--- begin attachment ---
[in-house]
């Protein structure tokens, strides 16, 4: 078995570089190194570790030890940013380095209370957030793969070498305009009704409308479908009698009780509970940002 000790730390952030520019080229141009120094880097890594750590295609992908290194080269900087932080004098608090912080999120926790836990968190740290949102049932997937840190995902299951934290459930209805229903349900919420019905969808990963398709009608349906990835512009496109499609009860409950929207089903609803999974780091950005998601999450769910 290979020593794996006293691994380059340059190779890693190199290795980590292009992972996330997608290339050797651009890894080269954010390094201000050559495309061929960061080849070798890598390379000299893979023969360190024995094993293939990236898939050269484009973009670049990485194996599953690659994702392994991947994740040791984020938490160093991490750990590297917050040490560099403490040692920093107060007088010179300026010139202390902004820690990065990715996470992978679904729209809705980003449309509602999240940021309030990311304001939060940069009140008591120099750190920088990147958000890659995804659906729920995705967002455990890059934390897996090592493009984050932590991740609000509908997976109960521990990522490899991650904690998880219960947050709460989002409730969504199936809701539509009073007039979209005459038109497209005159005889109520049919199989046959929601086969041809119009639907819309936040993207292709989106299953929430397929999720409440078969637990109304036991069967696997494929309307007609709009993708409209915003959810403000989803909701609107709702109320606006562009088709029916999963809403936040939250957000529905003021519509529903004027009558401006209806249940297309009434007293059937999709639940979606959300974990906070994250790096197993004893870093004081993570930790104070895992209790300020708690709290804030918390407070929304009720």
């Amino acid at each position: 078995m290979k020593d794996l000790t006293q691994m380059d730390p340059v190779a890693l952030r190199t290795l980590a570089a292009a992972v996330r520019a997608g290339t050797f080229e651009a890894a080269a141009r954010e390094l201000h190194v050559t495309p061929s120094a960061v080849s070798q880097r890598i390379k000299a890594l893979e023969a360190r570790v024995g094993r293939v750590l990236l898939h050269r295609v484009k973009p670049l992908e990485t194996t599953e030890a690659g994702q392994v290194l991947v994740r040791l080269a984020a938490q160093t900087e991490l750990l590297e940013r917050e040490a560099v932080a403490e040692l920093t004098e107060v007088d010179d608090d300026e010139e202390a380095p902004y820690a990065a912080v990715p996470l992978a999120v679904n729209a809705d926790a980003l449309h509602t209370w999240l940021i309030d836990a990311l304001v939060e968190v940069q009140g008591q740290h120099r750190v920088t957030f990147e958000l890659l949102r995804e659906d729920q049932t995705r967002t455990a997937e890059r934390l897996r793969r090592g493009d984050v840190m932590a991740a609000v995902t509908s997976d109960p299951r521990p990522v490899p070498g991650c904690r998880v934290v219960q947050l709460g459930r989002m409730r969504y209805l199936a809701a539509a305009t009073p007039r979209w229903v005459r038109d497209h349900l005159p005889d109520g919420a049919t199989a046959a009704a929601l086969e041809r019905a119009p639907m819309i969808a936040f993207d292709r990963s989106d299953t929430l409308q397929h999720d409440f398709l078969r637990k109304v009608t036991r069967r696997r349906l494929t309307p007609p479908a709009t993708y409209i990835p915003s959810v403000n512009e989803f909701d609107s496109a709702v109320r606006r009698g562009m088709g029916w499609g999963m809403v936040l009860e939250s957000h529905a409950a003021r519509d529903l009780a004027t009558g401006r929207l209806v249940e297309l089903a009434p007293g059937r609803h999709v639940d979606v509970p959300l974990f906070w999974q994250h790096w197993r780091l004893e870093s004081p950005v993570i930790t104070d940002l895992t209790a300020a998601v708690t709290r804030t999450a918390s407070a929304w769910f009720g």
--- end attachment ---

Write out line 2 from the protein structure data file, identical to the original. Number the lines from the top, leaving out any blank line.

């Protein structure tokens, strides 16, 4: 078995570089190194570790030890940013380095209370957030793969070498305009009704409308479908009698009780509970940002 000790730390952030520019080229141009120094880097890594750590295609992908290194080269900087932080004098608090912080999120926790836990968190740290949102049932997937840190995902299951934290459930209805229903349900919420019905969808990963398709009608349906990835512009496109499609009860409950929207089903609803999974780091950005998601999450769910 290979020593794996006293691994380059340059190779890693190199290795980590292009992972996330997608290339050797651009890894080269954010390094201000050559495309061929960061080849070798890598390379000299893979023969360190024995094993293939990236898939050269484009973009670049990485194996599953690659994702392994991947994740040791984020938490160093991490750990590297917050040490560099403490040692920093107060007088010179300026010139202390902004820690990065990715996470992978679904729209809705980003449309509602999240940021309030990311304001939060940069009140008591120099750190920088990147958000890659995804659906729920995705967002455990890059934390897996090592493009984050932590991740609000509908997976109960521990990522490899991650904690998880219960947050709460989002409730969504199936809701539509009073007039979209005459038109497209005159005889109520049919199989046959929601086969041809119009639907819309936040993207292709989106299953929430397929999720409440078969637990109304036991069967696997494929309307007609709009993708409209915003959810403000989803909701609107709702109320606006562009088709029916999963809403936040939250957000529905003021519509529903004027009558401006209806249940297309009434007293059937999709639940979606959300974990906070994250790096197993004893870093004081993570930790104070895992209790300020708690709290804030918390407070929304009720």